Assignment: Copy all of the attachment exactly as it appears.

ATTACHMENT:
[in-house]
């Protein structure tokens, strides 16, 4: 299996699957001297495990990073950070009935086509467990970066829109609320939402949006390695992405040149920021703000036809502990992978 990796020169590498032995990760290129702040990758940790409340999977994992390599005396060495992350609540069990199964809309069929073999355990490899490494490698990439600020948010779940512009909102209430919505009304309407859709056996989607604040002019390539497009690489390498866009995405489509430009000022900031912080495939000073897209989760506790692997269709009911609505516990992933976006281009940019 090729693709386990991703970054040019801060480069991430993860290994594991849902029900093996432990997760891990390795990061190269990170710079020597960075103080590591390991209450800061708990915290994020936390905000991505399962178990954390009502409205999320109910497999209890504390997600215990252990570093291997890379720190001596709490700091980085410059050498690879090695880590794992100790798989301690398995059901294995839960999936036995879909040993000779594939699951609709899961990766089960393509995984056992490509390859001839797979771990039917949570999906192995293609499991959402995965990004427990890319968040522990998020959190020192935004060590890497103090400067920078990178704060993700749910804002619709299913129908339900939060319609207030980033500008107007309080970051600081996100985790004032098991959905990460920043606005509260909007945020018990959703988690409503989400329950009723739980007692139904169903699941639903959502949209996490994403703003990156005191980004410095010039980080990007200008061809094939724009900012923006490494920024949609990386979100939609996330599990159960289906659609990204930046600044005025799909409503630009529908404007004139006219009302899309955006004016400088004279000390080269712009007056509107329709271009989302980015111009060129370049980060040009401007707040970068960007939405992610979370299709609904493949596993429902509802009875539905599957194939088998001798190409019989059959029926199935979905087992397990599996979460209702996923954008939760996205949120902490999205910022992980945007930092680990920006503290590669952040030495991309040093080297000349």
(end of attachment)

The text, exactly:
[in-house]
């Protein structure tokens, strides 16, 4: 299996699957001297495990990073950070009935086509467990970066829109609320939402949006390695992405040149920021703000036809502990992978 990796020169590498032995990760290129702040990758940790409340999977994992390599005396060495992350609540069990199964809309069929073999355990490899490494490698990439600020948010779940512009909102209430919505009304309407859709056996989607604040002019390539497009690489390498866009995405489509430009000022900031912080495939000073897209989760506790692997269709009911609505516990992933976006281009940019 090729693709386990991703970054040019801060480069991430993860290994594991849902029900093996432990997760891990390795990061190269990170710079020597960075103080590591390991209450800061708990915290994020936390905000991505399962178990954390009502409205999320109910497999209890504390997600215990252990570093291997890379720190001596709490700091980085410059050498690879090695880590794992100790798989301690398995059901294995839960999936036995879909040993000779594939699951609709899961990766089960393509995984056992490509390859001839797979771990039917949570999906192995293609499991959402995965990004427990890319968040522990998020959190020192935004060590890497103090400067920078990178704060993700749910804002619709299913129908339900939060319609207030980033500008107007309080970051600081996100985790004032098991959905990460920043606005509260909007945020018990959703988690409503989400329950009723739980007692139904169903699941639903959502949209996490994403703003990156005191980004410095010039980080990007200008061809094939724009900012923006490494920024949609990386979100939609996330599990159960289906659609990204930046600044005025799909409503630009529908404007004139006219009302899309955006004016400088004279000390080269712009007056509107329709271009989302980015111009060129370049980060040009401007707040970068960007939405992610979370299709609904493949596993429902509802009875539905599957194939088998001798190409019989059959029926199935979905087992397990599996979460209702996923954008939760996205949120902490999205910022992980945007930092680990920006503290590669952040030495991309040093080297000349």